their idol would be the biggest trigger of depression or an eating disorder in youth.
This media connection can be linked to the sociological imagination template in the
ways that culturally a person with mental health issues is unacceptable to society. I
also discovered that there are many organisations such as Beyond Blue,
Headspace Australia and the Butterfly Foundation that can help with recovery from
mental health disorders as well as specialised doctors to help accurately diagnose
an issue.
As a part of the presentation, one of my close friends who was suffering mental
health issue helped our group by writing a piece about her feelings and emotional
situation whilst trying to complete year 12 last year. Her piece that I read out to the
class is what it felt like for her to complete a full day at school whilst battling and
recovering from anorexia nervosa. The class all agreed that it was a very powerful
piece of writing that showed real insight into how a battle with a mental health issue
is if you can think about it with your sociological imagination. Without knowing too
much about her emotional state over last year, this shocked me and gave me better
understandings of what it would feel like the be properly diagnosed with a mental
health disorder. To conclude this element of the presentation it is possible to connect
this individual to our society. Everyone has a large impact and connection with
society but a person battling from a mental health problem may feel excluded. In

HLPE1540

Brittany Selwood

ID: 2167037

relation to this and the cultural aspect of the sociological imagination template, the
social stigma that surrounds mental health in society is fundamentally underrated.
To expand, people who suffer from a mental health issue are socially unaccepted,
stereotyped and shamed due to not fitting in with the normality of our current
society. I believe that this should not be the case and everybody should be
accepted, therefore possibly lowering the rates of mental health issues amongst
Australian youth. Within our group we also decided to conduct a small survey to
further interact with the class and see how they were using their sociological
imagination. The class agreed with us that depression and anxiety were probably
the most common types of mental health conditions in society. This showed us that
the class members all had an understanding and awareness of how prominent
mental health is in our world and the fact that they were intrigued by our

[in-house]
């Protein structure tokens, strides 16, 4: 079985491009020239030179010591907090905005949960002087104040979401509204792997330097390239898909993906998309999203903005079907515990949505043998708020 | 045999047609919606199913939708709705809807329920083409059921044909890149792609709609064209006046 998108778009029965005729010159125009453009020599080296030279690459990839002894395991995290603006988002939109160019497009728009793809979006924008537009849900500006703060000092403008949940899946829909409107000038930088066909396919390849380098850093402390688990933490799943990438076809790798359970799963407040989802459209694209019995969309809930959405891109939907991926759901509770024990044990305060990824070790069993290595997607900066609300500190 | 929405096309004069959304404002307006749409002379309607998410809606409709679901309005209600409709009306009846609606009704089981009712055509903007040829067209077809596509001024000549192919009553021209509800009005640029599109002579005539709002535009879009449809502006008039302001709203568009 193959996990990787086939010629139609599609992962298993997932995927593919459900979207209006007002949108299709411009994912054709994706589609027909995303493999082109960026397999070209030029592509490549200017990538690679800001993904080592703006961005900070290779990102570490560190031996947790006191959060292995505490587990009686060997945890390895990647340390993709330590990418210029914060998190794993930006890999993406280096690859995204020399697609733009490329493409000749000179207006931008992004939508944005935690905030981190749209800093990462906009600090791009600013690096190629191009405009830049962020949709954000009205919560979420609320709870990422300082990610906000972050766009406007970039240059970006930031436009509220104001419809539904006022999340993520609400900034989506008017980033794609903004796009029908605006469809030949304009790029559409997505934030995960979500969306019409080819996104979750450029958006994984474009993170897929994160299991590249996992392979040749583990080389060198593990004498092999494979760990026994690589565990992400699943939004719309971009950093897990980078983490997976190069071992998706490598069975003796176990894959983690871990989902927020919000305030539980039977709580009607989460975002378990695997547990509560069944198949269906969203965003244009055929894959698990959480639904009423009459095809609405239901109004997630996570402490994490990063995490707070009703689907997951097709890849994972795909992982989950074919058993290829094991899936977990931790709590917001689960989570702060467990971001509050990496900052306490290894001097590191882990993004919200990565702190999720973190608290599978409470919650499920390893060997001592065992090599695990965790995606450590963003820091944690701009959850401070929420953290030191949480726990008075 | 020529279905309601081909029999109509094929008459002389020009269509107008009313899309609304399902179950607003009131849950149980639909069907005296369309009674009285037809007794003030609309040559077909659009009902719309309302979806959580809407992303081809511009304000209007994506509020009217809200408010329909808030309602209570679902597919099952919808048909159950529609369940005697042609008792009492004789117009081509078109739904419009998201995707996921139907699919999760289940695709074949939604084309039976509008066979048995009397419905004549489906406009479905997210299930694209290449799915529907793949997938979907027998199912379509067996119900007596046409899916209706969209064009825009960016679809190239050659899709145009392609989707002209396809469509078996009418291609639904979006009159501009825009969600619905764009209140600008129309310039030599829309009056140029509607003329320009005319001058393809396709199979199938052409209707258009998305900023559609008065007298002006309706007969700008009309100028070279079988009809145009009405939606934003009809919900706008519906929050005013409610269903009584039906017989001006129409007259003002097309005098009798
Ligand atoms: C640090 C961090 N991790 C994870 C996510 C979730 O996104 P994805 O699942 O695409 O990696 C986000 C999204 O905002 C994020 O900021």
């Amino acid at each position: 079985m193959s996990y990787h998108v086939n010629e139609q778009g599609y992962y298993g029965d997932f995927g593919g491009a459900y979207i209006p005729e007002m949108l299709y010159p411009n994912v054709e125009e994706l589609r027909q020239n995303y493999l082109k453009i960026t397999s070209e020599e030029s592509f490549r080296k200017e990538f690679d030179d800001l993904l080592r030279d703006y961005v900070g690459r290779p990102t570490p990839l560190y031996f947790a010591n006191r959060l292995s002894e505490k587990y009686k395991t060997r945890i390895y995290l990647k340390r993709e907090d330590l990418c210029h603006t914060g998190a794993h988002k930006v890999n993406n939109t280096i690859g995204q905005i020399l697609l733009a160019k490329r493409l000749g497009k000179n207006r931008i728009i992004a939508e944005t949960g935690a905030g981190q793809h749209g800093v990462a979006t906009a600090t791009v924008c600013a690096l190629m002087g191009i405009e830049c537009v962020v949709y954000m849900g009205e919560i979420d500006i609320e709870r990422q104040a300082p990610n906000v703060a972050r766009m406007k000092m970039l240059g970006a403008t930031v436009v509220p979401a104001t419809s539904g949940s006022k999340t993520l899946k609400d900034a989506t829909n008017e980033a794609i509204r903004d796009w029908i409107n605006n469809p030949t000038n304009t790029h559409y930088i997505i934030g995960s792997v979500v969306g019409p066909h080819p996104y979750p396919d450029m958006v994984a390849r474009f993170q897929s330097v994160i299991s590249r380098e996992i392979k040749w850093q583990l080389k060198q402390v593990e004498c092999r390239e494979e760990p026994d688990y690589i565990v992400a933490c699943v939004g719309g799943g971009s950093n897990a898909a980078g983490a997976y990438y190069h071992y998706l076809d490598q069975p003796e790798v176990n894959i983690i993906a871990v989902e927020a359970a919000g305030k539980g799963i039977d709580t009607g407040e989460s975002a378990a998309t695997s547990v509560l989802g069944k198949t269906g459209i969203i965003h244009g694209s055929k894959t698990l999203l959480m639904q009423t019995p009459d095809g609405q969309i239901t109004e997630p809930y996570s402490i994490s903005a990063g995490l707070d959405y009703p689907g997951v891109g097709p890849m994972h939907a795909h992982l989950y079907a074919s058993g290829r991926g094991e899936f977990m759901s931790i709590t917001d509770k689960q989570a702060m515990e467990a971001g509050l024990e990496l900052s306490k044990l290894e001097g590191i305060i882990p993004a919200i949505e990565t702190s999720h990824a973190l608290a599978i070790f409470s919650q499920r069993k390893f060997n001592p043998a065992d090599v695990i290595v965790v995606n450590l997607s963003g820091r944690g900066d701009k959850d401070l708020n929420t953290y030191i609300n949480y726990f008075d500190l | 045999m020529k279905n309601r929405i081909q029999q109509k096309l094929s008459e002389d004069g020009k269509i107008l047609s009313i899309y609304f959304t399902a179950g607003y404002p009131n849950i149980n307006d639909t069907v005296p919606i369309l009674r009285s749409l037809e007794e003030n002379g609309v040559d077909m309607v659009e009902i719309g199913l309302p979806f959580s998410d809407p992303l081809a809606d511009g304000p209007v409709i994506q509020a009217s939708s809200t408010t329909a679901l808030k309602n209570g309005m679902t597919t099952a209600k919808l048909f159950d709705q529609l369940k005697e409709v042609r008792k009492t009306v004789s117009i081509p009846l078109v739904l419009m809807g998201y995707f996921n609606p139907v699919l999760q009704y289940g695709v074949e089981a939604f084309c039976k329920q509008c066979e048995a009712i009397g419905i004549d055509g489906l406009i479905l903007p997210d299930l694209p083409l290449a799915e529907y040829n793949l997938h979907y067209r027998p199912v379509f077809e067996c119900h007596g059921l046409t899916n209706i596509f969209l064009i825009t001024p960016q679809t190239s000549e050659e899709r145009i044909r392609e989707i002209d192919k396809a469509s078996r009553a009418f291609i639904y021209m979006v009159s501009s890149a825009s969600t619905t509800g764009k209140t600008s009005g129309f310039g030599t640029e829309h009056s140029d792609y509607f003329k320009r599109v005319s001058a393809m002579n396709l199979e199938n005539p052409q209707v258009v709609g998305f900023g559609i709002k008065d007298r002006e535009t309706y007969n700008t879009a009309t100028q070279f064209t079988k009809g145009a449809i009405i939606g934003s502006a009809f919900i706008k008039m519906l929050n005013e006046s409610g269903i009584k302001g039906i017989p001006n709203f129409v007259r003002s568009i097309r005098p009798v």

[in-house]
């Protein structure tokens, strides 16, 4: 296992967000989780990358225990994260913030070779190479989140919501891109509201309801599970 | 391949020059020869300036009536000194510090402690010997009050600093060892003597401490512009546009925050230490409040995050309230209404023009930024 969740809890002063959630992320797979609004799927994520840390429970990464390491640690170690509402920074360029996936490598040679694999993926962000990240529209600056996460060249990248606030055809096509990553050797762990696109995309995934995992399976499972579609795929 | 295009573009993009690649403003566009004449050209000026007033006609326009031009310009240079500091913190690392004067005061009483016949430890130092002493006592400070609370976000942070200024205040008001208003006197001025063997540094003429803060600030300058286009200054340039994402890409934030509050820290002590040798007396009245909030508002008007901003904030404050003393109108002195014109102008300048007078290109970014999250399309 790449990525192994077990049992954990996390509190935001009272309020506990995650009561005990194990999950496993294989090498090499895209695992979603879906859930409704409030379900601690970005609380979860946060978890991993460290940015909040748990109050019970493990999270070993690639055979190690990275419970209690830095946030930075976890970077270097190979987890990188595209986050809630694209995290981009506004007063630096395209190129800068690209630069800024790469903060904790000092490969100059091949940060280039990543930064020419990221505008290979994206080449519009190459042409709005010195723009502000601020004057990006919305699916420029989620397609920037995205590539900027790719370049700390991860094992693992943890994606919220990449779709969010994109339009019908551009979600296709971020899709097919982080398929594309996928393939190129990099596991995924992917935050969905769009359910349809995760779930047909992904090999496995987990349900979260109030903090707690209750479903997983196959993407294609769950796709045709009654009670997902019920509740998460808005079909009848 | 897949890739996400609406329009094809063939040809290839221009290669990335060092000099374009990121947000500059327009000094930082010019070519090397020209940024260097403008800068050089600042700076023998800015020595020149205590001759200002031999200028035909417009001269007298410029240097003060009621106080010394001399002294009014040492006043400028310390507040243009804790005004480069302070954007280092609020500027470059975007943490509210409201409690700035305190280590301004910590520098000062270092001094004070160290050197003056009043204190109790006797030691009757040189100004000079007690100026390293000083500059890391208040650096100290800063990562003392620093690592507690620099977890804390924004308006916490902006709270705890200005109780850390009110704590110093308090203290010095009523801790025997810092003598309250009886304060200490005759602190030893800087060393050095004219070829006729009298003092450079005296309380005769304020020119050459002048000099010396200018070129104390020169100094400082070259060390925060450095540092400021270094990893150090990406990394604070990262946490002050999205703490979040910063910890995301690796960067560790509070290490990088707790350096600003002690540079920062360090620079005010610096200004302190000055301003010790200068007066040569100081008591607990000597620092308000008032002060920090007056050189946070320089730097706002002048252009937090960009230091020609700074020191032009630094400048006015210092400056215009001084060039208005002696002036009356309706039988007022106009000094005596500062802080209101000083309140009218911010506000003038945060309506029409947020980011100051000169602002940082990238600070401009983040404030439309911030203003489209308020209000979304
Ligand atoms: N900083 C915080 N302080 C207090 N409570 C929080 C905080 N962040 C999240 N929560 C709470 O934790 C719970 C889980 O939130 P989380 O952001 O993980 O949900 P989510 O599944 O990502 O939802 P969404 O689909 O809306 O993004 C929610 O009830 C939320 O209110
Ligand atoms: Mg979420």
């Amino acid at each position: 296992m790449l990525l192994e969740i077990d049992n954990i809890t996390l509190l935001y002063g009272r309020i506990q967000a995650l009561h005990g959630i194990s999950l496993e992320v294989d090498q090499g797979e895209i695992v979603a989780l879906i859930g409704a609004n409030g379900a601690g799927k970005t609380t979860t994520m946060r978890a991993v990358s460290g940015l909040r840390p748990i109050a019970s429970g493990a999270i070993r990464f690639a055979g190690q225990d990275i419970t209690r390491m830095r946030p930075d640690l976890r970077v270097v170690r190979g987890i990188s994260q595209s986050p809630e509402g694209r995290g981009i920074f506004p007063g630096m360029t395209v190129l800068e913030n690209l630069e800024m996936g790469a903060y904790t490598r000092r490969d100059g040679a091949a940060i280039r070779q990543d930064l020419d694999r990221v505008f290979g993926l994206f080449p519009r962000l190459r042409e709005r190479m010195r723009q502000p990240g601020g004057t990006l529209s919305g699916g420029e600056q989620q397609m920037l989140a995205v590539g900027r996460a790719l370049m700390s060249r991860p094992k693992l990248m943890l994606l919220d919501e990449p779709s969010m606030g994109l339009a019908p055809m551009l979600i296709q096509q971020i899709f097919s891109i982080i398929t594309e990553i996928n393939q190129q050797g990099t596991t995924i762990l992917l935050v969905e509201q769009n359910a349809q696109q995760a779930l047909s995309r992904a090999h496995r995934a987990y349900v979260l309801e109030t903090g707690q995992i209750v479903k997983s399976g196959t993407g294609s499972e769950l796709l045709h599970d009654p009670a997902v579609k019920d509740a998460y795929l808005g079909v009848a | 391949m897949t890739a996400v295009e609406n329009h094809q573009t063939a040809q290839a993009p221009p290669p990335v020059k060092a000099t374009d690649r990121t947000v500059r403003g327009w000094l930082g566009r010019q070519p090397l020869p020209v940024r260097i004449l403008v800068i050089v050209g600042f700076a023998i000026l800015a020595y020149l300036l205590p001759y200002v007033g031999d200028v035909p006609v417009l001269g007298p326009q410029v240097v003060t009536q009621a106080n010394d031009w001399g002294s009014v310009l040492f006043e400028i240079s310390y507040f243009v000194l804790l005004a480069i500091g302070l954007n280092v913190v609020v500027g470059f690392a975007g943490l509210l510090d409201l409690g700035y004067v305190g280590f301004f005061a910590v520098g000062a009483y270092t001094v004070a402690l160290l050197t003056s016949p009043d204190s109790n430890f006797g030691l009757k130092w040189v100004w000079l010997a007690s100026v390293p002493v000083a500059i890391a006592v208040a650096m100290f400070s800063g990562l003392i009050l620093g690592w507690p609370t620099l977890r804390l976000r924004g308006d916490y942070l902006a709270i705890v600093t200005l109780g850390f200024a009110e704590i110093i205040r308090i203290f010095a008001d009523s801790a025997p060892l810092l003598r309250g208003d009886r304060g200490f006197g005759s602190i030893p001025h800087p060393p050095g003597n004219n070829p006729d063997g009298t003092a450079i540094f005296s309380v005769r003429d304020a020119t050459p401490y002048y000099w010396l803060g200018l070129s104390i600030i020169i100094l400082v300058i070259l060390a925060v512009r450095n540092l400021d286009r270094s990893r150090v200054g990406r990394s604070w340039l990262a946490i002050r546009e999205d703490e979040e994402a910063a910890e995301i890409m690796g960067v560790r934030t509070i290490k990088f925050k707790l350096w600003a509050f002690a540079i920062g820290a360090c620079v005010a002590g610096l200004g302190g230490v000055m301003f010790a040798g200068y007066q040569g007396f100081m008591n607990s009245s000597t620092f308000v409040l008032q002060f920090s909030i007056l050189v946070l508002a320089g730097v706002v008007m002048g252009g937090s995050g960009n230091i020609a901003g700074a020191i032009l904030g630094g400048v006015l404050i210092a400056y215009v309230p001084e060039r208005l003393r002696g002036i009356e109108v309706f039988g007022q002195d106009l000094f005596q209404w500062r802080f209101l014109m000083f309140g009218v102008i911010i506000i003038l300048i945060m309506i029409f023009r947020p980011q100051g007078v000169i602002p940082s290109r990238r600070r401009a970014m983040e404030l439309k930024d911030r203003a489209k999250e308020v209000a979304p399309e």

presentation showed how much they cared about the topic.
I found it interesting when after our presentation; we were presented with the
question of whether or not a person suffering from a mental health condition should
be allowed to continue in their teacher education course at university. As a part of a
class discussion we talked about that acceptance is important and although
teachers need to be very strong individuals to do their job that it would be almost
offensive to exclude. We also discussed that it would depend on the type of mental
health disorder that the person has whether it be a small degree of anxiety or
depression that can be recovered from or something such as schizophrenia (without
proper medication) that would affect them from completing their job successfully and
could be dangerous towards their students and their wellbeing and welfare.
Through this project I have learnt that good health education can be defined by
many contributing factors. Awareness of mental health as a general term in society
is important to help educate the world. Similarly, the awareness of being nonjudgemental towards mental health disorder battlers is important and to be shamed
in society for this is wrong and often overlooked. The promotion of awareness in
relation to mental health is vital in schools around Australia so that bullying and
discrimination within these schools due to these issues can be eradicated.
I learnt many teamwork skills from my group also. Teamwork is an important
employability skill and brings together different peoples strengths, skills and abilities
to obtain a higher quality overall result. With a hard-working and trustworthy group I
believe we worked well together and learnt lots about the topic of mental health in
young people. I believe the foundations in health education topic has improved my
understandings of what good health education is but in particular this project has
helped me to understand the sociological imagination template and how to critically
analyse a situation relating to health education.
Word Count: 1469